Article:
The Oklahoma legislature has introduced a bill to consolidate its disparate law enforcement agencies under one umbrella organization in order to improve collaboration between agencies.
SB 1612 would bring the Oklahoma Highway Patrol, Oklahoma Bureau of Narcotic and Dangerous Drug Control, and the Oklahoma State Bureau of Investigation under the jurisdiction of the Department of Public Safety.
It would also appoint a commissioner to oversee the umbrella organization, along with an 11-member Board of Public Safety chaired by the governor-appointed Public Safety Secretary.
The Board of Public Safety would appoint the commissioner, set the commissioner’s salary and hear complaints against the commissioner, the measure states.
The author of the bill Senator Kim David said the bill would improve communication between the agencies.
“The biggest reason we looked at unification was because of retention, recruitment and training and trying to break down those silos we have in those law enforcement agencies where they don’t communicate well together,” David said.
The senator also said the bill would address training issues.
“We must ensure all public safety personnel get the same high-level training so they can easily move from one area of law enforcement to another, giving them more career opportunities whether they’re highway patrol or want to go into investigations, drug enforcement or other areas,” David said.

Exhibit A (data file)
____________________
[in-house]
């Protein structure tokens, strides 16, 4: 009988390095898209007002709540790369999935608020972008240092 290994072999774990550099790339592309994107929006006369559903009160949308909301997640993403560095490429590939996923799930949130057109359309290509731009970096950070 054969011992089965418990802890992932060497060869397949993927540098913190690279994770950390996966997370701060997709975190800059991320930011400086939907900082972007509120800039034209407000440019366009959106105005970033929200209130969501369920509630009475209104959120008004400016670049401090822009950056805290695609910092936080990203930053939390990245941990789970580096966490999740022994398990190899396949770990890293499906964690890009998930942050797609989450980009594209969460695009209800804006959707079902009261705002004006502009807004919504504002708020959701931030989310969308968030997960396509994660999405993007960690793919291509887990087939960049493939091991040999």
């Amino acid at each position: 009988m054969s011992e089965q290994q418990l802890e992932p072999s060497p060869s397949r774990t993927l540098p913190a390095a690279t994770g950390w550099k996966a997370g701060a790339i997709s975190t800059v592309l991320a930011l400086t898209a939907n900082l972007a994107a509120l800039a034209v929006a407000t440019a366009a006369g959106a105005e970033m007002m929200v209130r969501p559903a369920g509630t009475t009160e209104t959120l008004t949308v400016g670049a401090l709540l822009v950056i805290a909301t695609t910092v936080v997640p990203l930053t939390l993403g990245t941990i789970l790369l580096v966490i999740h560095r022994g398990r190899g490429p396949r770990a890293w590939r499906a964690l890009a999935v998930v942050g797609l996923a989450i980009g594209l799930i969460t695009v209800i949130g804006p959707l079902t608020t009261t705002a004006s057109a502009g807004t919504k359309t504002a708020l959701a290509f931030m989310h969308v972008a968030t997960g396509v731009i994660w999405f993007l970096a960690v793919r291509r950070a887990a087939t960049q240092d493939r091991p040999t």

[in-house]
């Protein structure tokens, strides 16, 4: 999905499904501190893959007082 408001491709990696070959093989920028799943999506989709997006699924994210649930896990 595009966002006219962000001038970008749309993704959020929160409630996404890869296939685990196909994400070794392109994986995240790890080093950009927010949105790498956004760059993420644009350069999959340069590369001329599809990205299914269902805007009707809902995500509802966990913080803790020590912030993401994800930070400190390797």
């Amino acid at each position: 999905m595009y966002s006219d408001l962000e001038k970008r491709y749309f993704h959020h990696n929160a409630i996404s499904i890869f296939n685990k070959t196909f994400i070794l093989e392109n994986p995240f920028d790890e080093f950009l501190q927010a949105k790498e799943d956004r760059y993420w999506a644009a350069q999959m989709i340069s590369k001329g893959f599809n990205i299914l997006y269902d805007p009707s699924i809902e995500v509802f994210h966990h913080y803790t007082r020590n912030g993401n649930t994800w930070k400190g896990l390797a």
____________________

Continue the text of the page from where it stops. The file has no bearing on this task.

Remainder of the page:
Although David said the bill maintains the integrity and mission of each individual agency, Senator Darrell Weaver criticized the bill.
Weaver, former director of the Oklahoma Bureau of Narcotics and Dangerous Drugs Control, says the qualifications of the bill’s commissioner are not enough.
“This will be the most powerful law enforcement officer in the history of this state, ever,” Weaver said.
These are the necessary qualifications for a commissioner according to the bill: a bachelor’s degree; five years of demonstrated successful leadership experience; and relevant experience in law enforcement, public safety or a related field.
Weaver also expressed concern that the legislation will create a “mega-agency” that will be out of lawmakers’ control. He added that the commissioner will have control over wiretaps and surveillance methods “that would probably scare some of you.”
“Power corrupts, and absolute power corrupts absolutely,” Weaver said.
Majority Floor Leader Greg McCortney also voted against the measure, citing budget concerns.
“There is a lot of power behind this idea,” McCortney said. “There are people who are pushing very hard and playing pretty dang rough to make this a reality this year.”
The effective date for the agencies will be July 1, 2023, if the House votes yes and the governor signs the bill.